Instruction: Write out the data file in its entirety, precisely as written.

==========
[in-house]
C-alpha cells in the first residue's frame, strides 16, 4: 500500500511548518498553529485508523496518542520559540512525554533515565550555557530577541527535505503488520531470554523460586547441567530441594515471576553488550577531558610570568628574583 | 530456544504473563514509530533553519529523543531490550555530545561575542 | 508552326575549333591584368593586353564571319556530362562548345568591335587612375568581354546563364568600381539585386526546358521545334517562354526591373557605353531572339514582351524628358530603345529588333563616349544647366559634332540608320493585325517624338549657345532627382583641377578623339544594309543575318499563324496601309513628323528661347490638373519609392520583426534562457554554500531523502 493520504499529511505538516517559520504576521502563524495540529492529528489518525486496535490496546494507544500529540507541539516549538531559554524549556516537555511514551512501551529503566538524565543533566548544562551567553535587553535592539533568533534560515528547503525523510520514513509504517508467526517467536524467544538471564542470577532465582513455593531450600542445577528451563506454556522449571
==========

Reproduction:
[in-house]
C-alpha cells in the first residue's frame, strides 16, 4: 500500500511548518498553529485508523496518542520559540512525554533515565550555557530577541527535505503488520531470554523460586547441567530441594515471576553488550577531558610570568628574583 | 530456544504473563514509530533553519529523543531490550555530545561575542 | 508552326575549333591584368593586353564571319556530362562548345568591335587612375568581354546563364568600381539585386526546358521545334517562354526591373557605353531572339514582351524628358530603345529588333563616349544647366559634332540608320493585325517624338549657345532627382583641377578623339544594309543575318499563324496601309513628323528661347490638373519609392520583426534562457554554500531523502 493520504499529511505538516517559520504576521502563524495540529492529528489518525486496535490496546494507544500529540507541539516549538531559554524549556516537555511514551512501551529503566538524565543533566548544562551567553535587553535592539533568533534560515528547503525523510520514513509504517508467526517467536524467544538471564542470577532465582513455593531450600542445577528451563506454556522449571